* Quarterly reports show commodities exposure unchanged
* PFZW has 9.3 bln euros in commodity markets investment
* ABP increased investment in land/mining - asset manager
By Ivana Sekularac
AMSTERDAM, Feb 4 The two biggest pension funds
in the Netherlands plan to maintain investment in commodities
even after their latest quarterly reports showed commodities as
their worst performing asset class and a big U.S. fund halved
Dutch funds ABP, for state employees, and Pensioenfonds Zorg
en Welzijn PFZW for health and medical care workers, along with
Californian state pension fund CalPERS, were among a handful of
big pension funds that invested in commodity derivatives as an
alternative to stocks and bonds in the middle of last decade.
CalPERS slashed its investment in commodity derivatives by
more than half late last year from $3.45 billion to $1.56
billion on Oct. 31.
ABP and PFZW have kept their exposure to commodity
derivatives unchanged, at 3.6 percent and 7 percent of their
total portfolios, respectively.
The two funds have total commodities investments of more
than 19 billion euros, although ABP's includes investment in
resource company stocks as well as commodities markets.
"The purpose of the commodities in our portfolio is
diversification and inflation-hedging," said Jan Willem van
Oostveen, PFZW's manager for investment and financial policy.
"An investment in commodities is lowering the total amount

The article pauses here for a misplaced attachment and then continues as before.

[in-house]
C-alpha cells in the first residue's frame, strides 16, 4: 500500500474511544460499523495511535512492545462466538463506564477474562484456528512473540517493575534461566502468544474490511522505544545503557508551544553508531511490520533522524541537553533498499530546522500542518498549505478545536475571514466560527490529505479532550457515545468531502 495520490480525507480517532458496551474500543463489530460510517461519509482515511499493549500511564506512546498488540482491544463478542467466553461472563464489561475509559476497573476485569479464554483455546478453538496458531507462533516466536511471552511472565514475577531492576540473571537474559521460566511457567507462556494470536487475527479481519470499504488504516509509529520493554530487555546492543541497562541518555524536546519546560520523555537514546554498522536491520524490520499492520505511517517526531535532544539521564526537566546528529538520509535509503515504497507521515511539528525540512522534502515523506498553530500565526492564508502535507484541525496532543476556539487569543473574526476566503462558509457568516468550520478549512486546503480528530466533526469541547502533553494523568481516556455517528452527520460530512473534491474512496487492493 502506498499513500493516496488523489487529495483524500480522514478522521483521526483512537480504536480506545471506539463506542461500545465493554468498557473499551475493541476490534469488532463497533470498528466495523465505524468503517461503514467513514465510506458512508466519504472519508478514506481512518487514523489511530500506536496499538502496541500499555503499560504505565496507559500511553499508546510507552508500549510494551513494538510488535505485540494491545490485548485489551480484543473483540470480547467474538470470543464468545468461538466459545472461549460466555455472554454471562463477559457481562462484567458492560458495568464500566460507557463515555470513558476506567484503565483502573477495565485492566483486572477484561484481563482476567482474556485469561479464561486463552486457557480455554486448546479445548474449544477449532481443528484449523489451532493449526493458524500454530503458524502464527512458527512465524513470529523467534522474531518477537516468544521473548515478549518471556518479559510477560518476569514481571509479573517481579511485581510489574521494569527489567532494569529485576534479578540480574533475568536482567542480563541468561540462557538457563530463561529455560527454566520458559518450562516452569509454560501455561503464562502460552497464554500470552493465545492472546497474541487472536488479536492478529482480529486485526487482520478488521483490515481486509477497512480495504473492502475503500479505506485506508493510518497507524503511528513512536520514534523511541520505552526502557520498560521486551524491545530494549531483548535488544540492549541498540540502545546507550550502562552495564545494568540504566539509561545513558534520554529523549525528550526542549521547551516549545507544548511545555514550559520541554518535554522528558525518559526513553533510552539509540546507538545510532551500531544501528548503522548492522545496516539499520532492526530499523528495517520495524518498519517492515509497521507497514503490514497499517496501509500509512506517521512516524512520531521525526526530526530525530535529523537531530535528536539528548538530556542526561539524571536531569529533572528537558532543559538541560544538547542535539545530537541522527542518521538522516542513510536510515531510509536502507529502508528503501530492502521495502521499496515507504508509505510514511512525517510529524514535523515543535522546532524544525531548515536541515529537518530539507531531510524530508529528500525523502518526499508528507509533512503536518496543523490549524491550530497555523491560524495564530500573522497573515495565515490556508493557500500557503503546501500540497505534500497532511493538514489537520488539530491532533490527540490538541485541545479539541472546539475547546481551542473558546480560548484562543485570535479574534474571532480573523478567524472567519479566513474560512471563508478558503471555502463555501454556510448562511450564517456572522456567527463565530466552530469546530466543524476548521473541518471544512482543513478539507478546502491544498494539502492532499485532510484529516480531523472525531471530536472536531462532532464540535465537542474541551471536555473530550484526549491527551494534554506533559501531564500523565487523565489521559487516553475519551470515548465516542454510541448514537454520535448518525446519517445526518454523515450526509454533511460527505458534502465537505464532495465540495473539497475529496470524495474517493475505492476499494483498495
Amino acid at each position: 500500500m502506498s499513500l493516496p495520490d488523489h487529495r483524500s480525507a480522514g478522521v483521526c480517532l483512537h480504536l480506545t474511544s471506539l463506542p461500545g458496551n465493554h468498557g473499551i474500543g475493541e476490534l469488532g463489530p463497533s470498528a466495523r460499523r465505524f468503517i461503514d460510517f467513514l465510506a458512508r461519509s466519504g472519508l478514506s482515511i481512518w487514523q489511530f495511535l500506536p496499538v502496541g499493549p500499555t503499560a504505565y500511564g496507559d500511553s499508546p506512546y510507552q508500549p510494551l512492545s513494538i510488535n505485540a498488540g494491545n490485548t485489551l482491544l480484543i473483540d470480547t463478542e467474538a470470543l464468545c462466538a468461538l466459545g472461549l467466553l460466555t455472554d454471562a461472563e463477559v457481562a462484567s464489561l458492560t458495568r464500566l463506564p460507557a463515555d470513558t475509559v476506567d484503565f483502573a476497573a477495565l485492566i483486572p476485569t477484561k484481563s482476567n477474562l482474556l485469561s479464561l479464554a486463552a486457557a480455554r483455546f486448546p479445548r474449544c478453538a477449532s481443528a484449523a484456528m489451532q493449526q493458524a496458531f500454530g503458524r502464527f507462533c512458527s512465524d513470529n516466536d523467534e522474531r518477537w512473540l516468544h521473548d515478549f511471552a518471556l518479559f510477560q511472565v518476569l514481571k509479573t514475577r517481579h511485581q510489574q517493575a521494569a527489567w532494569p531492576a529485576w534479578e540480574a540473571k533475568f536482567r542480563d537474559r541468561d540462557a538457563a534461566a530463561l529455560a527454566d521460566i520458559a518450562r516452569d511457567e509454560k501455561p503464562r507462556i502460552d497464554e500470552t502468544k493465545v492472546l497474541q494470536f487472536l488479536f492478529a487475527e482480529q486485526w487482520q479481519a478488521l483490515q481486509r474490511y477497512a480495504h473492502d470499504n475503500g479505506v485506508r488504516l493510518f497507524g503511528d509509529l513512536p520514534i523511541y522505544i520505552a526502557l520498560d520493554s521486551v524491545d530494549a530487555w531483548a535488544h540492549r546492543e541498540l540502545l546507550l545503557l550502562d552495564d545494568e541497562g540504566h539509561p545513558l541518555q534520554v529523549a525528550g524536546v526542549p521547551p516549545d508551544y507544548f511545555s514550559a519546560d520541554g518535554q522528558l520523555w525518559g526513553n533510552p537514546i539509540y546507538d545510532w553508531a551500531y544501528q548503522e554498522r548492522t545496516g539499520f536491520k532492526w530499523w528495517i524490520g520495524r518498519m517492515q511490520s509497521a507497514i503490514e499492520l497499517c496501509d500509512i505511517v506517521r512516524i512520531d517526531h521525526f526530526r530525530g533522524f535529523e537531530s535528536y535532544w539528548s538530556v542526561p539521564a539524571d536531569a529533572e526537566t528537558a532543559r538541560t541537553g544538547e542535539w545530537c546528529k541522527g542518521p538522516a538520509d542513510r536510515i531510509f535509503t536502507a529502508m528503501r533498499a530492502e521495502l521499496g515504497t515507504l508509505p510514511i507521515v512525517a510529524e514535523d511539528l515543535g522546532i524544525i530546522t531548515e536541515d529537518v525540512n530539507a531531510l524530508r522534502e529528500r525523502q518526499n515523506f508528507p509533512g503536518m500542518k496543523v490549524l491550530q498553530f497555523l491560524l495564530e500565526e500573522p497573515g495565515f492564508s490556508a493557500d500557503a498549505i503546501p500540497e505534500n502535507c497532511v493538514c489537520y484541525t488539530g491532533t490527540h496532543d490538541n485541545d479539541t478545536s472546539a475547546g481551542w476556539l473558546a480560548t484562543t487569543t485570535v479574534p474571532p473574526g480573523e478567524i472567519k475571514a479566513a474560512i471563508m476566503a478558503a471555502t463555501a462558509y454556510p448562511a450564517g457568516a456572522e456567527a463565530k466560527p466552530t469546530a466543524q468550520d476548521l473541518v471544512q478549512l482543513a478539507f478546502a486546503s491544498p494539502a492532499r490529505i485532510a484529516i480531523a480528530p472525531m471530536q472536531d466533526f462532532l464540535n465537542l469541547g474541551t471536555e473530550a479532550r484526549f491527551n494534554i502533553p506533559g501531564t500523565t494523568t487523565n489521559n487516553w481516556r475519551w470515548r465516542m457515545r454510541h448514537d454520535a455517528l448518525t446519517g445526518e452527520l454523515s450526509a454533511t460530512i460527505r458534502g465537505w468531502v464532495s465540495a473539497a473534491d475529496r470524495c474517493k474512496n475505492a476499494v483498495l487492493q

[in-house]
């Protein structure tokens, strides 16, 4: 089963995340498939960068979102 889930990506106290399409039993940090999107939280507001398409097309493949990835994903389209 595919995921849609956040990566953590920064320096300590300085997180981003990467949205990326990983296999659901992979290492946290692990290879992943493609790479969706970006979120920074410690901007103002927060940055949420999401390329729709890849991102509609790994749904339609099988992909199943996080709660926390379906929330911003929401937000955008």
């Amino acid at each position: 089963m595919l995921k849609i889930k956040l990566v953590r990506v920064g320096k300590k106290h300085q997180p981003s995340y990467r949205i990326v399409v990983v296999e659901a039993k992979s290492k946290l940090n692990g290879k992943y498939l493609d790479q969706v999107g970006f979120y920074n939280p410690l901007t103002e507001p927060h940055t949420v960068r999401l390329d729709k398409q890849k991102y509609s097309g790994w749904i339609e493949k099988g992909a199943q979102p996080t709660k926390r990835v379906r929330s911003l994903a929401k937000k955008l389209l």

of portfolio risk. If you take them out of the portfolio, the
total risk is going to increase."
Quarterly reports published by ABP, the world's
third-largest state pension fund, and PFZW, the second-largest
pension fund in the Netherlands, showed commodities were their
worst-performing asset in the last three months of 2012.
PFZW's commodities investments lost 0.8 percent overall in
2012, falling 1.6 percent in the last quarter, its latest
quarterly report showed.
PFZW allocated 9.315 billion euros of its total assets of
129.6 billion to commodities. Of that exposure, 80 percent is in
petroleum markets, 10 percent in industrial metals, 5 percent in
agriculture and 5 percent in livestock.
ABP said 3.6 percent of its total assets of 281 billion
euros are held in commodities, worth about 10 billion euros,
shared between commodity market investment and resource company
equities. It reported a loss of 4.2 percent for commodities in
the last quarter of 2012 but said that overall in 2012 its
commodity investments rose 4.4 percent, following a rise of 6.1
percent in 2011.
It declined to give a breakdown of its commodities
APG, the asset manager of ABP, said the fund had increased
investment in natural resources company assets, which are part
of the commodities portfolio, to counter effects of volatility
in the market.
"The combination of liquid commodities and natural resources
should lead to a better risk/return relationship. This, for
example, via diversification across sectors - adding timberland
as a sector - and within sectors - for example adding iron ore,"
Olav Houben, head of commodities at APG, said.
The fund invests in production companies in the mining, oil
and gas sectors that "hedge their commodity sensitivity as
little as possible", he said.
"We prefer investments via unlisted structures to secure the
exposure to commodity price development."
PFZW's asset manager, PGGM, said it changed the way it gets
exposure to commodity assets to secure flexibility.
"We have changed our investment approach over the years from
one of being 100 percent total return swap-based to an almost
100 percent futures-based portfolio," PGGM said in an email.
(editing by Jane Baird, Richard Mably)